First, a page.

Lawyers stay neutral over Scottish independence
Scotland is preparing to go to the polls to decide the country's future on September 18th.
The latest YouGov survey has the Yes camp leading by 51 per cent to 49 per cent, the first time it has usurped the Better Together campaign. Indeed, the former was more than 20 percentage points behind only one month ago.
Such is the concern among the main parties that David Cameron, Ed Miliband and Nick Clegg have all made the journey north in an effort to convince Scots of the need to keep the country in the United Kingdom.
While much of the debate has rightly focused on the economic and political reasons for either becoming independent or remaining part of the union, the majority of law firms have remained tight lipped about their intentions.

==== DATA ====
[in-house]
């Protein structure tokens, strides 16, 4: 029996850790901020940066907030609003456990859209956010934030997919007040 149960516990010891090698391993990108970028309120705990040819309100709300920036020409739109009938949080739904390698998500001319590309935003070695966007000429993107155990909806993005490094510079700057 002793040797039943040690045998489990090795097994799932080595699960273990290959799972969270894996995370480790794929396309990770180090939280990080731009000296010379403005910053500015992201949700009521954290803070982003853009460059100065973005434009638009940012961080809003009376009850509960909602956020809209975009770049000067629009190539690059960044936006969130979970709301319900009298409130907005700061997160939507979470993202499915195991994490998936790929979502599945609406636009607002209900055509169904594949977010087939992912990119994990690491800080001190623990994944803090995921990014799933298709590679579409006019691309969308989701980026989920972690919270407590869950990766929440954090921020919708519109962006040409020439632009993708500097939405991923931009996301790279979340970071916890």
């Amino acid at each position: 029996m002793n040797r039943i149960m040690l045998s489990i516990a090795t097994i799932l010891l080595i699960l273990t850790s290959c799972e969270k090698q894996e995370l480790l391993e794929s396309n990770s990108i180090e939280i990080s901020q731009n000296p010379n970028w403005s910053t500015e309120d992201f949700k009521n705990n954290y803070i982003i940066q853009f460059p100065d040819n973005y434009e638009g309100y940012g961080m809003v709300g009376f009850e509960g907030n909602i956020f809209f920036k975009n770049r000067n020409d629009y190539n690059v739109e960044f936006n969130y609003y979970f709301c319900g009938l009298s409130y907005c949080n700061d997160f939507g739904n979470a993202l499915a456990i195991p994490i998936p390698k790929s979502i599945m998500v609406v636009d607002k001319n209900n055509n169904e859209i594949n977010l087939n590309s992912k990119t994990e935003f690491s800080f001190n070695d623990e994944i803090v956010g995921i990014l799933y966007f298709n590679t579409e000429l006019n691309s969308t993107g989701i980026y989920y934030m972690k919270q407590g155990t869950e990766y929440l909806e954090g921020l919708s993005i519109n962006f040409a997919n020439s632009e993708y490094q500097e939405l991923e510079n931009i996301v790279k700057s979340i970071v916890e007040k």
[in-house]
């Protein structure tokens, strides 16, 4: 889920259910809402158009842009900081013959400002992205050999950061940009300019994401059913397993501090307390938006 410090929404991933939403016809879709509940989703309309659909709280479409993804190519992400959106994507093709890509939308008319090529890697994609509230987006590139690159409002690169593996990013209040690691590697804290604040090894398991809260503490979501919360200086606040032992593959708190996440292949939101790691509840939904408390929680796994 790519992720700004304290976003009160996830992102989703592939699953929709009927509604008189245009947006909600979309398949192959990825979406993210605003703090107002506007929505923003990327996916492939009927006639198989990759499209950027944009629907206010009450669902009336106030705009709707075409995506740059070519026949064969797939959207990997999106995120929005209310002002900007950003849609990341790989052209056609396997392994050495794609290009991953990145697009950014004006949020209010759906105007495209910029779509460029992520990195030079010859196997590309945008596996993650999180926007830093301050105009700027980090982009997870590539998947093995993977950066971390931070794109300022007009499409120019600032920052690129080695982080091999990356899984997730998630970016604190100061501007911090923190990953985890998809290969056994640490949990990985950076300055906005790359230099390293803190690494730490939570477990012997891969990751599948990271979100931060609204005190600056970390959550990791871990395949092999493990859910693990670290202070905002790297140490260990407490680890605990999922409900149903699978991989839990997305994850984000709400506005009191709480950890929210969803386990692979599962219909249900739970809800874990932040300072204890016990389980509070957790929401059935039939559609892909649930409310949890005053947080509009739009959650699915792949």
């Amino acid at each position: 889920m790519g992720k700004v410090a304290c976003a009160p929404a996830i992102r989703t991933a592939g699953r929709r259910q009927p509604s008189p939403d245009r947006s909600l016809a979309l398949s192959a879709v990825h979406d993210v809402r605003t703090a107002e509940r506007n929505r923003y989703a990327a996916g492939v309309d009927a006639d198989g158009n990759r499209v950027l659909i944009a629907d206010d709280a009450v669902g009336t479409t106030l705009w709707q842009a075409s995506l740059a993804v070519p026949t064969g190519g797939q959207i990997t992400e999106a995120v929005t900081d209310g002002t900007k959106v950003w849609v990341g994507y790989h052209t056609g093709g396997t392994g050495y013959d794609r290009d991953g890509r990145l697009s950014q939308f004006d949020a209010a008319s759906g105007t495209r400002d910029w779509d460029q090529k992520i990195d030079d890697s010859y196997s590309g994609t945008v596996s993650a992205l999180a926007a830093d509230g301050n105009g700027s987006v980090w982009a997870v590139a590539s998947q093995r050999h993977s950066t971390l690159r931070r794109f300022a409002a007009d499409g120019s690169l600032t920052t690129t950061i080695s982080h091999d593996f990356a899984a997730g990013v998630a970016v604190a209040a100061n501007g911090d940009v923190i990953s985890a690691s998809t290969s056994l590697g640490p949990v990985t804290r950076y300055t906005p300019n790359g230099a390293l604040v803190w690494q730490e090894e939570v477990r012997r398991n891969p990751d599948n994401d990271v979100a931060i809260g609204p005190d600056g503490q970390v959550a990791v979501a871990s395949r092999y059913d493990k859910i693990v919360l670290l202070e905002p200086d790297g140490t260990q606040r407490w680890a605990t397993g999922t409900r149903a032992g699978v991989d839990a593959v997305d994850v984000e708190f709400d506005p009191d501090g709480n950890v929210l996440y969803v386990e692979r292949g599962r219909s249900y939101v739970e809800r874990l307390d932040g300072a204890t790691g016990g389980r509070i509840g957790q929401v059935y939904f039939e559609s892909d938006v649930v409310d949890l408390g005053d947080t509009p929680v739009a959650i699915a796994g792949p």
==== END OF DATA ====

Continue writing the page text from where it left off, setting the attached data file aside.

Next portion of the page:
What do law firms think about Scottish independence?
Morton Fraser chief executive Chris Harte told The Lawyer his firm is adopting a position of neutrality - as did every other firm interviewed by the magazine - in an effort to sidestep what has been a "relatively febrile atmosphere".
"It's important we recognise we have clients who have different views - it would be wrong of us to indicate that there's a single homogenous view," he added.
The Scottish government has already announced it hopes to have a new legal framework in place for July 2015 that would last for four years, but the issue of independence looms large. It will be the first time legal services will be procured collaboratively for the whole of the Scottish central government sector.
A number of sectors, including commercial and corporate law, debt recovery; employment and inquiries, major projects and property, are set to be covered by the new agreement.
With major businesses coming out both in favour of and against independence, it's clear it is going to a tightly-contested vote. And law firms in the UK will be looking on with bated breath to see how the fallout affects them.